Summer Safety Tips for Kids
Summer is here, and everyone is feeling the heat. Texas averages around 15 days a year when temperatures reach 100 °F or above. Heatwaves with temperatures 100 °F and above normally happens from June until September. During the summer season, it’s essential that everyone knows the types of heat illnesses, which includes heat stroke and heat exhaustion.
Heatstroke is a medical emergency and is considered the most severe type of heat illness. If you think you or your child is experiencing a heatstroke, take him to your nearest ER in San Antonio right away.
Before we go over the types of heat illnesses, let’s start with prevention.
- Teach your kids do consume a lot of fluids before, during, and after any activity in sunny weather. It should become a habit – even if they are not thirsty.
- Applying sunscreen is a must – even on cloudy days.
- Dress your kids in loose, light-colored clothing.
- During humid or hot days, it’s best to schedule outdoor activities before noon.
- Teach children to go indoors, hydrate, and rest right away whenever they feel overheated.
Common heat illnesses during summer
1. Heat cramps – Heat cramps normally happen during or after exercise in severe heat. They are painful muscle cramps experienced in the legs. The cramp is caused by the loss of body salts and fluids during intense physical activity. Kids are particularly at risk for heat cramps.
Heat cramps may be the first sign of a more severe heat illness and should be treated immediately. When your child gets heat cramps, put him in a cool place, let him rest, and have him drink plenty of fluids. Gently massaging the cramped area may also help.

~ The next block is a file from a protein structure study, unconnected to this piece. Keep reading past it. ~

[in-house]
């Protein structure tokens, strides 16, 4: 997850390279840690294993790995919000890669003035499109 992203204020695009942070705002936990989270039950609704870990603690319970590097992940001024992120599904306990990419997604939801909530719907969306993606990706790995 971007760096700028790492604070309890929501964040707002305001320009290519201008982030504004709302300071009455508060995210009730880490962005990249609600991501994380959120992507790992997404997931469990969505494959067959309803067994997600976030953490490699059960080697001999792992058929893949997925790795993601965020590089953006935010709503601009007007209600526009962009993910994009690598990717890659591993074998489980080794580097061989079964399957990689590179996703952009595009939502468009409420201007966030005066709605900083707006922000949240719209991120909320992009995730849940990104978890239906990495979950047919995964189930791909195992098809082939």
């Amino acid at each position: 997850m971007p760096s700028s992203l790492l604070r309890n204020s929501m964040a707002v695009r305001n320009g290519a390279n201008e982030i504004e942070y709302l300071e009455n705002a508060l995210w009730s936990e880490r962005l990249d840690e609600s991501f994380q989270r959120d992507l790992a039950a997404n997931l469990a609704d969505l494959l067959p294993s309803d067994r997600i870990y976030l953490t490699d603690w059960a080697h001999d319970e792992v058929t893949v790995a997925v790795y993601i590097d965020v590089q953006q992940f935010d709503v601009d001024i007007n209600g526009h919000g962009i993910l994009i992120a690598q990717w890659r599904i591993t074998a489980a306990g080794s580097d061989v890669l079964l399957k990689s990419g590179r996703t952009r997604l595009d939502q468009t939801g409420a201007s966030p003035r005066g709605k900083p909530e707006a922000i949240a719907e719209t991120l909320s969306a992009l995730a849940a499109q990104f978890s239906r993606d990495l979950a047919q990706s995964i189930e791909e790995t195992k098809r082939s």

2. Heat exhaustion – Heat exhaustion occurs when a person is in a hot environment and he is not drinking enough fluids. Symptoms include headache, cool, clammy skin, increased thirst, fainting, weakness, and elevation of body temperature. Left untreated, heat exhaustion may develop into heatstroke, which is a life-threatening medical emergency.
If your child gets heat exhaustion, bring him to a cool place to rest, and encourage him to drink cool fluids, especially those that are rich in electrolytes. Apply a cool, wet cloth on your child’s skin as well. It’s best too if you call your doctor for advice, because treatment with intravenous fluids may be needed.
3. Heatstroke – This is the most severe form of heat illness. During a heatstroke, the body cannot regulate its own temperature. Emergency medical treatment is necessary to bring the body temperature under control.
If your child shows one or more of these symptoms, bring him to your local ER in San Antonio right away.
- Severe headache
- Loss of consciousness
- Rapid breathing
- Flushed, dry skin
- No sweating
- Elevated body temperature
It is important to remember that in the event of a heatstroke, you should not give fluids unless your child is acting normally and is fully awake. Questions? Feel free to get in touch with us, we are open 24/7 for the community.